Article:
I found the format of our visit to the Morgan Library to be very effective. We began with an overview of collections and research procedures from Head of Reader Services María Isabel Molestina that painted a clear picture of what it would be like to do research at the Morgan, from the broader question of how to secure permission and reading space to the quotidian specifics (pick a locker; wash your hands!). This made the idea of doing primary source research at the Morgan feel accessible and open.
Then we moved from that procedural overview to a focus on several case studies using materials pulled for us from the collection. The curator’s enthusiasm for the materials and the kinds of questions and problems they posed was palpable; to me, that conveyed a sense of the real joy of doing archival research once you’re deeply engaged with your material(s). In our Schomburg visit from the week before, we spoke in generalities about issues like digitization and when/why having access to original documents is desirable, but without concrete objects that instantiated these issues, it wasn’t so easy to imagine concrete instances in which they would apply. At the Morgan, we saw firsthand a letter not included in a published historical record that appears and presents itself as a comprehensive print edition of correspondence in the collection from which it comes: an example of the way the print record can actually obscure objects in the archive by simultaneously ignoring them and making it seem unnecessary to return to the originals at all.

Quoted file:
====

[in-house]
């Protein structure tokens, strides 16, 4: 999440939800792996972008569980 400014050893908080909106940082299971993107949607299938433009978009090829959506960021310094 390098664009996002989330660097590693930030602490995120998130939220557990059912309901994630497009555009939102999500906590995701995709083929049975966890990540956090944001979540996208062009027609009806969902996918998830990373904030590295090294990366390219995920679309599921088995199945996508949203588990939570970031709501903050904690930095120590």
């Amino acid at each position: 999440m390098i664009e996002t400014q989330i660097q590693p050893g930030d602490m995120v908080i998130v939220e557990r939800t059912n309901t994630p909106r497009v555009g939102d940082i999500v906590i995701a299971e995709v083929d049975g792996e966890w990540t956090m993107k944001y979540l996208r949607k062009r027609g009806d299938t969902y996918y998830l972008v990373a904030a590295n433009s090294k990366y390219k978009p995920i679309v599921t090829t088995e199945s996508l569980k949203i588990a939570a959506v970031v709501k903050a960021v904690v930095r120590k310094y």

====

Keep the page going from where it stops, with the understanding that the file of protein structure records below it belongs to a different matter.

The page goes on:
I very much appreciated, too, the constellation of possibilities represented by the full Paris Review interview draft in conjunction with the published interview and the available audio files. This case study showed that even recent, thoroughly archived material can raise potentially unanswerable questions.